On Wed, Jun 8, 2016 at 4:45 AM, Nigel Tao wrote:

publicsuffix.org maintains a list of public suffixes, used to e.g.
scope HTTP cookies.

The golang.org/x/net/publicsuffix package contains a 'compiled'
version of the plain text list [0]. That compiled version that is more
efficient at runtime, but not human-readable.

The canonical upstream list gets ad hoc updates roughly once a week in
recent times [1]. We (usually me, sometimes Brad or Volker)
occasionally update the Go package, maybe once every few months [2]. I
hesitate to do so more frequently because even a one line change to
the upstream list pretty much changes the entire generated table ([3]
is a typical diff), and I don't want to bloat the golang.org/x/net git
repo with lots of essentially binary changes. I'm really only hand
waving and guessing here, as I don't really know how git works under
the hood, but for example, the generated table.go file currently
weighs 528K. At [4], Brad (who's away for some weeks) said that each
publicsuffix commit grows the x/net repo by 0.1MB, which isn't huge,
but it would add up over time.
Internally git stores a zlib compressed version of the file contents in a
under .git/objects named after the SHA1 hash of the file contents for every
version of every file tracked by git, but since it's a SHA1 hash it's not
duplicated if different files or commits have the same content.

Occasionally, either when you run "git gc" or git decides to on its own, it
takes the
seldom used objects and compressed them into a pack file, which is the
same as the format used to clone or fetch a repo over the wire. It's a file
containing a
bunch of objects where each one is represented as either the same zlib
compressed entire contents, or as a (zlib compressed) binary delta from
another object or a delta from an absolute offset in the pack file.

So if your "essentially binary" changes are localized to one part of the
file (or
get repetitive inside the file itself in a way that compresses well), then
it will eventually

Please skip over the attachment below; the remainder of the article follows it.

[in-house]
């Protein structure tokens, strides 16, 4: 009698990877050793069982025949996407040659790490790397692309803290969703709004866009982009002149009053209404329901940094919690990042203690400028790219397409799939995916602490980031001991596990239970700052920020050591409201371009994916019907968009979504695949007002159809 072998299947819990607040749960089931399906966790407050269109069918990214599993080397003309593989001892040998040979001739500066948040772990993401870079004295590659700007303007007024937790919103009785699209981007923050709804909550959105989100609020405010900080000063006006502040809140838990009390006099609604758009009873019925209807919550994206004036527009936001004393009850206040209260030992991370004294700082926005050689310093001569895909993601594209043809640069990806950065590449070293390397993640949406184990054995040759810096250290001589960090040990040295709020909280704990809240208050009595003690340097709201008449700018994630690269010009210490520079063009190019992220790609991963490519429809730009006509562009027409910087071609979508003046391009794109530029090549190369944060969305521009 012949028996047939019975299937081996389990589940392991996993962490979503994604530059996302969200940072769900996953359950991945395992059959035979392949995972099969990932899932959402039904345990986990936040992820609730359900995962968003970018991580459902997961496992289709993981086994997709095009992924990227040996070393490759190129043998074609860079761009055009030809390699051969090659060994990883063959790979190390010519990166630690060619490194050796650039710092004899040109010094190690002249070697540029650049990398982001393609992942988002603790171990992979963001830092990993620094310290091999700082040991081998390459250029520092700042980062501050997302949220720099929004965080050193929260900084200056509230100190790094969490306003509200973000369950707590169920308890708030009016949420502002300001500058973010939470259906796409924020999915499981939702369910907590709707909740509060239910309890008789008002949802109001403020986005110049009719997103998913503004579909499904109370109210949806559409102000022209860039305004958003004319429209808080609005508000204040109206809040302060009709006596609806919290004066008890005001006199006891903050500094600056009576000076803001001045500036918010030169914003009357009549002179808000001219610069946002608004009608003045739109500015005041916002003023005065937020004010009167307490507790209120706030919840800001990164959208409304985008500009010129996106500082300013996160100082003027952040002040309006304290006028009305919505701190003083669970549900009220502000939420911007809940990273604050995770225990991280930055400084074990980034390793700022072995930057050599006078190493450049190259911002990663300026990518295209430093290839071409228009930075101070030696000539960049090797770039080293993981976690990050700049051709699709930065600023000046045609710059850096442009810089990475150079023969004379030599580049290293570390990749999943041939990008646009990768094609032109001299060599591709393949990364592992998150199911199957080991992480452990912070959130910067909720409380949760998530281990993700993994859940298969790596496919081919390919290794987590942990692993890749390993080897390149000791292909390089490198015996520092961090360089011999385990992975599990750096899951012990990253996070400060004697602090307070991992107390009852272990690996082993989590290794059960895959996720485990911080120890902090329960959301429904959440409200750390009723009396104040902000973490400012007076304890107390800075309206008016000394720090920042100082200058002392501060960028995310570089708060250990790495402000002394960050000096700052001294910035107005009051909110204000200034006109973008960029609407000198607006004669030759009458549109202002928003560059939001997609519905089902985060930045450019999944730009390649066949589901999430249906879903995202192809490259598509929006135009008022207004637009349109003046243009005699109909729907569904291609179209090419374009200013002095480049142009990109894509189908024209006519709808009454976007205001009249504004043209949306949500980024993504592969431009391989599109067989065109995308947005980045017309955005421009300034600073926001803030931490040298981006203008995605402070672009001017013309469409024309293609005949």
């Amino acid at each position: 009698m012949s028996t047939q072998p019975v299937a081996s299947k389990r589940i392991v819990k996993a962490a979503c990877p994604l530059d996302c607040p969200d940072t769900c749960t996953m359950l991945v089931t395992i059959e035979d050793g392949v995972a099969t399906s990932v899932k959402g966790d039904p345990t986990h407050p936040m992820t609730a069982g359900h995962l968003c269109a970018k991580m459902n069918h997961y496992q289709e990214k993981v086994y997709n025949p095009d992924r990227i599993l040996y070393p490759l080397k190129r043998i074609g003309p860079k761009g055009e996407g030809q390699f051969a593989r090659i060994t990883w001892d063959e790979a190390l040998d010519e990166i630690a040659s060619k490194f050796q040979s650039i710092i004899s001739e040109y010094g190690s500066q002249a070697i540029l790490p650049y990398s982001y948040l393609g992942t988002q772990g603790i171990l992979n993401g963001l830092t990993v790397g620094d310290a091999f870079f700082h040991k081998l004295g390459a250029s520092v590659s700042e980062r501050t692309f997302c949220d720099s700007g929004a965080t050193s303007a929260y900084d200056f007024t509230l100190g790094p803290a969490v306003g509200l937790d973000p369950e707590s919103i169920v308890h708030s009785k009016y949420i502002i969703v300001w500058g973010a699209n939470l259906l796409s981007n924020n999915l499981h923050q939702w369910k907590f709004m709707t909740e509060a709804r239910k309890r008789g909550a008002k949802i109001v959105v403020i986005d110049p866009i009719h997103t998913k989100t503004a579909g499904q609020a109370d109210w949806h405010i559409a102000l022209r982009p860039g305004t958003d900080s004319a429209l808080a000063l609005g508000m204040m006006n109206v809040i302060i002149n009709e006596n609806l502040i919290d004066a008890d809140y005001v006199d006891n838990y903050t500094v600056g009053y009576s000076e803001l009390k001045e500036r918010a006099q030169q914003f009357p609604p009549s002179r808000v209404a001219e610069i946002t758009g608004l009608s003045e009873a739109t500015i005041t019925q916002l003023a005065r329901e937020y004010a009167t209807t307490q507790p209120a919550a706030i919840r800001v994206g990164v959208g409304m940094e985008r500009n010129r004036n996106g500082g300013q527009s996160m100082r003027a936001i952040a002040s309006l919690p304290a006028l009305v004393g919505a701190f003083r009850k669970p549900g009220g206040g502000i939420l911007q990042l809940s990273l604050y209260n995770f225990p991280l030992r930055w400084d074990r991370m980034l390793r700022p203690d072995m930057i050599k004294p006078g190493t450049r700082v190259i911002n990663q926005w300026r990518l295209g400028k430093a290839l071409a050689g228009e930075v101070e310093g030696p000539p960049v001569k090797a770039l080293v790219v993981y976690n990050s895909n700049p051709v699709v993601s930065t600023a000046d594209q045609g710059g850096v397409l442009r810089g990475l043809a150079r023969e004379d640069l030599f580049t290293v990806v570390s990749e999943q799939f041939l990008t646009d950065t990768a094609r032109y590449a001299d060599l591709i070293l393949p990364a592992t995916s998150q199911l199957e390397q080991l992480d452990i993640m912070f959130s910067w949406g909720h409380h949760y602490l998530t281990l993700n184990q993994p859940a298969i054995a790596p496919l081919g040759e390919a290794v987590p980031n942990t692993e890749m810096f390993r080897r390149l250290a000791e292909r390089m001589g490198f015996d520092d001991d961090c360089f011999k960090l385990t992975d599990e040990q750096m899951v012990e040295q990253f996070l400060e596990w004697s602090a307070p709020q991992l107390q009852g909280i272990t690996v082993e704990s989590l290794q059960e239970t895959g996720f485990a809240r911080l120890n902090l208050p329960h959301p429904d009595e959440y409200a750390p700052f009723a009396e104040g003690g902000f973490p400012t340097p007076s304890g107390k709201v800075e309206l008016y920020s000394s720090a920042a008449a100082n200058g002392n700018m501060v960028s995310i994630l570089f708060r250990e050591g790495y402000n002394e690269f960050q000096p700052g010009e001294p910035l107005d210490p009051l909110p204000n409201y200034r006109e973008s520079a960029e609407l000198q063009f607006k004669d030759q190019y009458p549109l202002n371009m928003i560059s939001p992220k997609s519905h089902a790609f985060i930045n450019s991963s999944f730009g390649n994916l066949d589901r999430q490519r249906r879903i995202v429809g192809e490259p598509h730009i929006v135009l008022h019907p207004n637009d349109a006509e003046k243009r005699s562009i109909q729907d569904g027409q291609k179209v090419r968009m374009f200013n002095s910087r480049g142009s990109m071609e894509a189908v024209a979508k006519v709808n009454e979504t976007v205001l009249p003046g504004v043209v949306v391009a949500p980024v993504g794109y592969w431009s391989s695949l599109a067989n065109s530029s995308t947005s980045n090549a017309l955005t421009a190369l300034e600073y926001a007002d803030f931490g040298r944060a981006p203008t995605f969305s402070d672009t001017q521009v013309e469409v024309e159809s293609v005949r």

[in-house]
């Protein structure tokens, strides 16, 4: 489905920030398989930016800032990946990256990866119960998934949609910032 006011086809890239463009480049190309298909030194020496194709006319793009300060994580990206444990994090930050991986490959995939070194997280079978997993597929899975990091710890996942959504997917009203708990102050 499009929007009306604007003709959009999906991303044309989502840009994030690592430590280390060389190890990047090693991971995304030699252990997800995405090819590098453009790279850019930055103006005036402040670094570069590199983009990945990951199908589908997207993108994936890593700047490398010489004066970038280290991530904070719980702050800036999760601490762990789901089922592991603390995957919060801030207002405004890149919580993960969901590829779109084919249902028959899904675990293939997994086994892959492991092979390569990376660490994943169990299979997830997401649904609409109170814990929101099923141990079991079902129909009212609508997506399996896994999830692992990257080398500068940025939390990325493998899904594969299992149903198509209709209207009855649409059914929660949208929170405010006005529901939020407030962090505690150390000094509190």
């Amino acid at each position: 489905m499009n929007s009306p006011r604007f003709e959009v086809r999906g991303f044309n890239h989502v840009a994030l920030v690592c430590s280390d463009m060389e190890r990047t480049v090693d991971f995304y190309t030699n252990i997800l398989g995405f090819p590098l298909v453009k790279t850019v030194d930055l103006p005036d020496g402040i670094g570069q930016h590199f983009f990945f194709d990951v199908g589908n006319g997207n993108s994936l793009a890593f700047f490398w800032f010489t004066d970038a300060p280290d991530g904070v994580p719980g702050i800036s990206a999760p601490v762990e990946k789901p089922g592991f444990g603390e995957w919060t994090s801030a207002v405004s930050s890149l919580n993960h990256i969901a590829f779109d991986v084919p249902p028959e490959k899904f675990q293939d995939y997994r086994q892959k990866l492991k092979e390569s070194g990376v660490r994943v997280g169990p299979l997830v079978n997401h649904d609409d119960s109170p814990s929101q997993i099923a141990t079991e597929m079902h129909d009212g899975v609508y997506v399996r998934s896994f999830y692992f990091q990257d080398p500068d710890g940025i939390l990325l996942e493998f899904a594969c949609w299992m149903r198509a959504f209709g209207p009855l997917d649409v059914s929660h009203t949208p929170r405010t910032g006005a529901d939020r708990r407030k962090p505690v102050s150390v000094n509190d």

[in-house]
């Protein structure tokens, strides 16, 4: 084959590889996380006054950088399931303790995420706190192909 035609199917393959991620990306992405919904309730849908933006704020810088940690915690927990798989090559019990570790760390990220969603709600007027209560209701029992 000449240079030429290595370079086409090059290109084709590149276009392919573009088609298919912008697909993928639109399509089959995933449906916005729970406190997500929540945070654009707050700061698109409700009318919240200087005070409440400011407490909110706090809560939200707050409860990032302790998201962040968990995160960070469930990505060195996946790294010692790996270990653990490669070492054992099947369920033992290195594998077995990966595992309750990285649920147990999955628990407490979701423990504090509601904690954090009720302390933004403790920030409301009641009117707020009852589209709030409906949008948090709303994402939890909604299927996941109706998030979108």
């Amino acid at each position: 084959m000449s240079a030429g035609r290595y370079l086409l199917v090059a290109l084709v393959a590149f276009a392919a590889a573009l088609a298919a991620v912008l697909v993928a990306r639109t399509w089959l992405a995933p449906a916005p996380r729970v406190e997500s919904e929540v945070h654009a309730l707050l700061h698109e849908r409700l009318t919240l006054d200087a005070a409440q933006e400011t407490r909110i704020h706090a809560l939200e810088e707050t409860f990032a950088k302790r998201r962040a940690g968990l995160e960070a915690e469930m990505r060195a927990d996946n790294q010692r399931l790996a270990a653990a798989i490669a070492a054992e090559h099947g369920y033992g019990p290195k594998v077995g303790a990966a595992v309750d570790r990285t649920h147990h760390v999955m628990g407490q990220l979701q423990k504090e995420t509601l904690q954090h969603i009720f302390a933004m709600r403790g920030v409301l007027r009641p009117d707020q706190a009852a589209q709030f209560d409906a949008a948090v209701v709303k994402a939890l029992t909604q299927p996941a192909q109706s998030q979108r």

get compressed into a way that's diskspace efficient (and regardless it'll
use that compressed
version to be network efficient while cloning. The git client and server
negotiate what objects
they have in common beforehand so that it can minimize bandwidth.), but you
don't have any
control over when that will happen on other people's local repos.
Otherwise, it'll continuous grow
at the size that you're seeing forever.

(At least, that's my understanding from having tried to write a pure go git
client and
giving up before getting it to a useable state due to the complexity of
git's command line..)

Automatic or not, it might then make sense to move the package to its
own dedicated git repo, instead of filling golang.org/x/net with noisy
churn. If so, any bikeshedding opinions between
golang.org/x/publicsuffix (gerrit + codereview) or
github.com/golang/publicsuffix (vanilla git) or something else?

Any other thoughts, golang-dev?
Speaking as a Go user, the fact that some things are golang.org/x/ and some
things are github.com/golang/x has
always been weird and inconsistent to me. golang.org/x looks more
"official", while I actually initially thought that
github.com/golang was just a mirror.

- Dave

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postedJun 8, '16 at 8:45a
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